I really enjoyed this Slate article about the price of an “average” wedding. Although I got married almost two years ago and never plan to have another wedding, I still read almost any article I come across that talks about weddings. I even have a wedding blog or two in my feed reader that I read regularly.
Weddings are celebrations of love – both a couple’s love for each other, and the community’s love for the couple. And I find them fascinating. In part, I like looking at them from an anthropological point of view – thinking about the different traditions and where they have come from, thinking about how weddings have changed over the generations, or how they differ from culture to culture (or subculture to subculture). I also like the pretty pictures that usually go along with wedding articles. Even within a relatively traditional, conservative wedding, a celebration that has a fairly set formula for what is going to take place and how everything should look, I am amazed at the variation and creativity that people show, the details large and small that they put hours or days into developing.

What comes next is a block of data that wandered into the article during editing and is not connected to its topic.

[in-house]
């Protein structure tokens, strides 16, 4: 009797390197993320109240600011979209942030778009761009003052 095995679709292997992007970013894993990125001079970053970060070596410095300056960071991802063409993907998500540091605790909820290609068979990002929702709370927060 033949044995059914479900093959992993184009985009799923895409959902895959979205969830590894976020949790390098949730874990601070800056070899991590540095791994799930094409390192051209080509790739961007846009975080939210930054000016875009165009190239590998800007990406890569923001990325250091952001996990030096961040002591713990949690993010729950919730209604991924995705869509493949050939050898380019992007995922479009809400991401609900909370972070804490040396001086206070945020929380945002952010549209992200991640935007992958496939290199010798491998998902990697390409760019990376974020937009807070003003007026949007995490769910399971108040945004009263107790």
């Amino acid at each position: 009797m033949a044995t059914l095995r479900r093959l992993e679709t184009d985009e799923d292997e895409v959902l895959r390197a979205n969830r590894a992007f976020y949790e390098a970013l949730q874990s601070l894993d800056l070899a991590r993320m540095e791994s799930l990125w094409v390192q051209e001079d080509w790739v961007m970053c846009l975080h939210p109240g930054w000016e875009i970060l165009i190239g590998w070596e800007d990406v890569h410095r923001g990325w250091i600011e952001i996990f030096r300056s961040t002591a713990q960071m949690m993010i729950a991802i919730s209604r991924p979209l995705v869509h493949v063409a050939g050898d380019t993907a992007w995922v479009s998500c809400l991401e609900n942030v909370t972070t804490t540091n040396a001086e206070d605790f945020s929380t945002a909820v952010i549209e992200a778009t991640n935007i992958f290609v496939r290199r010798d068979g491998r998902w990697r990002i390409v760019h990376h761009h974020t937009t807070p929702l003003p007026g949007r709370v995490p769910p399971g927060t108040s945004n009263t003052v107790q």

But beyond my interest in weddings, I loved this article because its author grasped basic middle school math, and pointed out the difference between reporting a mathematical average (also known as the “mean”) versus what “average” means to most people when they hear it. And how, at least in the context of an article about “average” wedding budgets, the median is a more accurate “average” than the mean. Go read the article for the reasons why.